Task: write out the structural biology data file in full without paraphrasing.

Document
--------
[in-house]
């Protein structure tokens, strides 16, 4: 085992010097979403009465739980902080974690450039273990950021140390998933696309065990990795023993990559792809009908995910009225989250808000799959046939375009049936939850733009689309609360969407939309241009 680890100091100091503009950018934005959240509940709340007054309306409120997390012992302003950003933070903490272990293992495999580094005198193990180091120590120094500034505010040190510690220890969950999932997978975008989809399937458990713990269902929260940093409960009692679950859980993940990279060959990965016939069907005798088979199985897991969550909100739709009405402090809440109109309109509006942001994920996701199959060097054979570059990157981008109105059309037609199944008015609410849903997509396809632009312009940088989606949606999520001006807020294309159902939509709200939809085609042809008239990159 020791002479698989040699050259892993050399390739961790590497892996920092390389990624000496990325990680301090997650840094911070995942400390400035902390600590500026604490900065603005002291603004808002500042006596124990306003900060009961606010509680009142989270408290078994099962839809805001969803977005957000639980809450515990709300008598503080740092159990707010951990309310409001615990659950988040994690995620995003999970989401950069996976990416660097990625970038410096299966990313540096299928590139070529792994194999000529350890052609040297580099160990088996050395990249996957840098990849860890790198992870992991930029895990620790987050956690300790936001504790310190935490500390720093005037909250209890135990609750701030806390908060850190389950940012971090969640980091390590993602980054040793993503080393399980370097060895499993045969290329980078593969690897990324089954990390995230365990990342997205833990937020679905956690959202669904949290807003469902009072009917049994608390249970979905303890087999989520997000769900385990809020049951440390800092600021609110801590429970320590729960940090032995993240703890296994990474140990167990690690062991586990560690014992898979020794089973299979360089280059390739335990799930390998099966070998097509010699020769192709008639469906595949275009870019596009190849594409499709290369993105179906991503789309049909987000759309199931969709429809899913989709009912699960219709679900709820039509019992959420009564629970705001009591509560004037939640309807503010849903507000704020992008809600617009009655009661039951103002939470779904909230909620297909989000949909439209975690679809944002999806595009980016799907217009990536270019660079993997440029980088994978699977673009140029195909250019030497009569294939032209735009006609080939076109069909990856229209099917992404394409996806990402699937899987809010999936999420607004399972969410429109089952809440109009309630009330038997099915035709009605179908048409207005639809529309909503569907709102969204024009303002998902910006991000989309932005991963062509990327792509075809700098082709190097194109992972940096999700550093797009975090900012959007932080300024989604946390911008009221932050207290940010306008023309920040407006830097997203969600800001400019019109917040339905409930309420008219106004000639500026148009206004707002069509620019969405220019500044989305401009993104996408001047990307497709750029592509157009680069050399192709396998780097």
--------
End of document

[in-house]
């Protein structure tokens, strides 16, 4: 085992010097979403009465739980902080974690450039273990950021140390998933696309065990990795023993990559792809009908995910009225989250808000799959046939375009049936939850733009689309609360969407939309241009 680890100091100091503009950018934005959240509940709340007054309306409120997390012992302003950003933070903490272990293992495999580094005198193990180091120590120094500034505010040190510690220890969950999932997978975008989809399937458990713990269902929260940093409960009692679950859980993940990279060959990965016939069907005798088979199985897991969550909100739709009405402090809440109109309109509006942001994920996701199959060097054979570059990157981008109105059309037609199944008015609410849903997509396809632009312009940088989606949606999520001006807020294309159902939509709200939809085609042809008239990159 020791002479698989040699050259892993050399390739961790590497892996920092390389990624000496990325990680301090997650840094911070995942400390400035902390600590500026604490900065603005002291603004808002500042006596124990306003900060009961606010509680009142989270408290078994099962839809805001969803977005957000639980809450515990709300008598503080740092159990707010951990309310409001615990659950988040994690995620995003999970989401950069996976990416660097990625970038410096299966990313540096299928590139070529792994194999000529350890052609040297580099160990088996050395990249996957840098990849860890790198992870992991930029895990620790987050956690300790936001504790310190935490500390720093005037909250209890135990609750701030806390908060850190389950940012971090969640980091390590993602980054040793993503080393399980370097060895499993045969290329980078593969690897990324089954990390995230365990990342997205833990937020679905956690959202669904949290807003469902009072009917049994608390249970979905303890087999989520997000769900385990809020049951440390800092600021609110801590429970320590729960940090032995993240703890296994990474140990167990690690062991586990560690014992898979020794089973299979360089280059390739335990799930390998099966070998097509010699020769192709008639469906595949275009870019596009190849594409499709290369993105179906991503789309049909987000759309199931969709429809899913989709009912699960219709679900709820039509019992959420009564629970705001009591509560004037939640309807503010849903507000704020992008809600617009009655009661039951103002939470779904909230909620297909989000949909439209975690679809944002999806595009980016799907217009990536270019660079993997440029980088994978699977673009140029195909250019030497009569294939032209735009006609080939076109069909990856229209099917992404394409996806990402699937899987809010999936999420607004399972969410429109089952809440109009309630009330038997099915035709009605179908048409207005639809529309909503569907709102969204024009303002998902910006991000989309932005991963062509990327792509075809700098082709190097194109992972940096999700550093797009975090900012959007932080300024989604946390911008009221932050207290940010306008023309920040407006830097997203969600800001400019019109917040339905409930309420008219106004000639500026148009206004707002069509620019969405220019500044989305401009993104996408001047990307497709750029592509157009680069050399192709396998780097």